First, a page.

Rod Wright and the California Senate's Culture of Corruption

Rod Wright and the California Senate's Culture of Corruption

On April 3, Republican Mike Morrell gave up his seat in the California State Assembly as he was sworn into the State Senate–he had recently won a special election in a Senate District in the Inland Empire. One of the first things that Morrell did was to have his name added to a resolution bottled up in the State Senate’s Rules Committee calling for an immediate vote to remove Senator Rod Wright.  

Wright, now rather infamously, continues to serve in the Senate despite having been found guilty by a Los Angeles jury of eight counts of perjury and voter fraud, centered around the Senator falsely saying that he lived in a place where prosecutors convinced jurors he, in fact, did not live at all. 

Unlike the United States Constitution, which places no residency requirements on Senators and Members of Congress, California legislators are legally required to live in their districts–though apparently many have not and do not.  

Wright went through a full criminal trial, which of course included his being able to present a full defense to the judge and jury. Nevertheless, the jury unanimously found Wright guilty on repeated felony charges in late January.

When it became clear after the guilty verdicts that Wright had no intention of resigning from the Senate, four Republican Senators–Joel Anderson, Steve Knight, Andy Vidak and Mark Wyland–publicly called for a vote to remove Wright from the Senate.  

Some, including Senate President Darrell Steinberg and Senate GOP Leader Bob Huff, said that Wright should continue to serve in office until his actual sentencing (which at the time was scheduled for last month, but then was delayed until next month), citing the theory that a judge could toss the verdicts. Go ask an expert, as I did: that’s not going to happen.  

Subsequently Anderson, Knight and Vidak actually introduced a formal resolution calling for the removal vote on Wright. 

Anderson said in his floor speech, “Every member here can vote their conscience, but the public deserves to see how each of us stand on this important issue.” 

Senate Democrats, led by Steinberg, moved that resolution into a legislative black hole where it remains to this day, with no action taken on it.GOP Senator Huff introduced a resolution calling on Wright to be “suspended” (read: “paid vacation”), but even that watered down measure was also killed by Steinberg. It actually ended up being counter-productive, allowing Senators that should be asking for a vote to remove Wright instead to “hide” behind a vote for mere suspension with pay.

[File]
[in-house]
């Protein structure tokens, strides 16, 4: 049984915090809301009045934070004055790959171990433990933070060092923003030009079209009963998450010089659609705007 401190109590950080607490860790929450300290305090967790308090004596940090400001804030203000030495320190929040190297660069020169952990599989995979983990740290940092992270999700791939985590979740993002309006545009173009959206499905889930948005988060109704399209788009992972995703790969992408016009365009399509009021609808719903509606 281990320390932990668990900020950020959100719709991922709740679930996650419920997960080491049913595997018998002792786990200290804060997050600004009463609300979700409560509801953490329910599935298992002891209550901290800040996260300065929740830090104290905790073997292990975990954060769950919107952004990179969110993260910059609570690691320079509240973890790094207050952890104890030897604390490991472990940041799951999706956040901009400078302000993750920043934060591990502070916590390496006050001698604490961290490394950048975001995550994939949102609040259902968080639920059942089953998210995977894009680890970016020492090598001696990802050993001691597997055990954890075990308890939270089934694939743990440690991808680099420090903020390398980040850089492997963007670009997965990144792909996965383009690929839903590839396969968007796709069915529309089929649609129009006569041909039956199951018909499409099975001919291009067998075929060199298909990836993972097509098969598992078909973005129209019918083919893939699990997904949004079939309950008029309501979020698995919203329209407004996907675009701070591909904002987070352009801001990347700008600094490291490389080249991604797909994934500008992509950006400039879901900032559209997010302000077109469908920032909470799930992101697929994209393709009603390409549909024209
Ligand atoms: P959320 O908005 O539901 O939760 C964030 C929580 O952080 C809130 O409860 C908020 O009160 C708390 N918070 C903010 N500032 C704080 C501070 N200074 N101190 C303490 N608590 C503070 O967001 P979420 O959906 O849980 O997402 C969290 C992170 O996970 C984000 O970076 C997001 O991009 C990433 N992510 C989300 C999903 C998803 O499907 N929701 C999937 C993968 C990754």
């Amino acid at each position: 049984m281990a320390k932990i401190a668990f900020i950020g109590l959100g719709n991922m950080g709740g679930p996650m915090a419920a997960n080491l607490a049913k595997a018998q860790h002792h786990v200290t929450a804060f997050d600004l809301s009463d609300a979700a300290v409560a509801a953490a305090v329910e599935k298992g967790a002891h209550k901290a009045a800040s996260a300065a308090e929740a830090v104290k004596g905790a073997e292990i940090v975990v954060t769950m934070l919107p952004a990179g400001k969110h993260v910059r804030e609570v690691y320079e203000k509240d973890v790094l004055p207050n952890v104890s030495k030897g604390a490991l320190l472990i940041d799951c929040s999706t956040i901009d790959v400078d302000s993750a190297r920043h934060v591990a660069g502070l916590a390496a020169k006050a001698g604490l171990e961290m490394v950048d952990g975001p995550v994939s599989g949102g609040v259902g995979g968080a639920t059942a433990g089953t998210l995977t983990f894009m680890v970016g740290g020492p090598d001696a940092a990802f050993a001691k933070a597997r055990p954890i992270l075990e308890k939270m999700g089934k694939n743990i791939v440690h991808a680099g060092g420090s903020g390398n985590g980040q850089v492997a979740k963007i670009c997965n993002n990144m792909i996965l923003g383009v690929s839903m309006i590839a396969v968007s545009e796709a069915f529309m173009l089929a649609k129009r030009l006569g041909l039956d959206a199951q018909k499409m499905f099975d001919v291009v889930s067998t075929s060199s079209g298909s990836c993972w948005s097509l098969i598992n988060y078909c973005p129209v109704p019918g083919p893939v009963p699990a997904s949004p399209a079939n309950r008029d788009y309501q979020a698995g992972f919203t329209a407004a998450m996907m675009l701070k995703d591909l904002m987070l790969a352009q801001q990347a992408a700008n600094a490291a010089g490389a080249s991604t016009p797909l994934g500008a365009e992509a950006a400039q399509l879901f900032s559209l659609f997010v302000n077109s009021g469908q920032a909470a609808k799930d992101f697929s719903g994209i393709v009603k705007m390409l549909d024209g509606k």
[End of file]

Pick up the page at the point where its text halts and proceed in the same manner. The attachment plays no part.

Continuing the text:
It took the cumulative political pressure created by the Wright guilty verdicts, and the indictments of Ron Calderon and Leland Yee, for Steinberg to finally act–but not to remove Wright, but to simply suspend him (and Calderon and Yee) while continuing to allow them to collect salary and benefits.  

I will be the first one to say that as you look at seriousness of criminal allegations, Wright’s being found guilty of lying about his residency is way down the wrong-doing food chain from the allegations against indicted Democrat Senators Calderon and Yee. Very much so. 

That having been said, the “circling of the wagons” around Wright–the wink, the nod, the private outrage that he was even charged with doing something that, well, so many others do–is offensive.  

If you choose to engage them, supporters of Wright will try to pull you through the looking glass into a world where they have constructed self-serving legal theories about ambiguities about the word “domicile” to justify ignoring the jury verdicts against Wright. “He’s a victim of selective prosecution,” they will tell you.

The sad reality is that as of today only five GOP Senators have called for Wright to resign or be removed. Every other Senator has been silent. There is no escaping the sense that Senators are deciding for themselves, which laws must be obeyed, and which ones need not be. The very idea that Senators can make laws, but themselves are above the law–well, it’s no wonder that Calderon and Yee felt like they could get away with brazen unlawfulness.   

Despite the fact the jury verdicts against Wright were returned back on January 28, Wright continues to be an elected Senator, and still receives his government salary and medical benefits. I’m always cynical about when I hear folks refer to Governor Jerry Brown as the “adult in the room”–but at least he, at the end of March, publicly called on Wright to resign from the Senate, making him the only Democrat in the State Capitol to do so.

And as for newly minted Senator Morrell, I can’t blame him if he’s just a tad more cynical in his new job.  Can you?   

Jon Fleischman is the Politics Editor of Breitbart California. A longtime participant, observer and chronicler of California politics, Jon is also the publisher at His column appears weekly on this page. You can reach Jon at


Please let us know if you're having issues with commenting.